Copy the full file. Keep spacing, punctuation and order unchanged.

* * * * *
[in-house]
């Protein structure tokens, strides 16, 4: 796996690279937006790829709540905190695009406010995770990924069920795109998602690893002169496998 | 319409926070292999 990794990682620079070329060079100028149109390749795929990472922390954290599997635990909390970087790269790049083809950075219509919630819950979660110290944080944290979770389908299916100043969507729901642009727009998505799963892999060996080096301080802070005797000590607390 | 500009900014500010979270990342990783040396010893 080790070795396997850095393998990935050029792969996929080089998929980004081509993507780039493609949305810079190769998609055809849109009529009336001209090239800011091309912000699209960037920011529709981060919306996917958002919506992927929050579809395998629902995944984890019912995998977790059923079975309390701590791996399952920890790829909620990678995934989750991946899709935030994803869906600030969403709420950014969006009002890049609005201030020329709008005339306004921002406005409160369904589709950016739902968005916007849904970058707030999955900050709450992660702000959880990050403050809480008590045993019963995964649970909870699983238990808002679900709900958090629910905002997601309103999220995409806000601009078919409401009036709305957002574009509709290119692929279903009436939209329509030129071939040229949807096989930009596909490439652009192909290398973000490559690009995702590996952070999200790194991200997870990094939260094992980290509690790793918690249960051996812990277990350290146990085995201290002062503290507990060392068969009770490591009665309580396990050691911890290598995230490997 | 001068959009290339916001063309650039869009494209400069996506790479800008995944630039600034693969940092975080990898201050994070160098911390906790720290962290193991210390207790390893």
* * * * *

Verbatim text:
[in-house]
């Protein structure tokens, strides 16, 4: 796996690279937006790829709540905190695009406010995770990924069920795109998602690893002169496998 | 319409926070292999 990794990682620079070329060079100028149109390749795929990472922390954290599997635990909390970087790269790049083809950075219509919630819950979660110290944080944290979770389908299916100043969507729901642009727009998505799963892999060996080096301080802070005797000590607390 | 500009900014500010979270990342990783040396010893 080790070795396997850095393998990935050029792969996929080089998929980004081509993507780039493609949305810079190769998609055809849109009529009336001209090239800011091309912000699209960037920011529709981060919306996917958002919506992927929050579809395998629902995944984890019912995998977790059923079975309390701590791996399952920890790829909620990678995934989750991946899709935030994803869906600030969403709420950014969006009002890049609005201030020329709008005339306004921002406005409160369904589709950016739902968005916007849904970058707030999955900050709450992660702000959880990050403050809480008590045993019963995964649970909870699983238990808002679900709900958090629910905002997601309103999220995409806000601009078919409401009036709305957002574009509709290119692929279903009436939209329509030129071939040229949807096989930009596909490439652009192909290398973000490559690009995702590996952070999200790194991200997870990094939260094992980290509690790793918690249960051996812990277990350290146990085995201290002062503290507990060392068969009770490591009665309580396990050691911890290598995230490997 | 001068959009290339916001063309650039869009494209400069996506790479800008995944630039600034693969940092975080990898201050994070160098911390906790720290962290193991210390207790390893």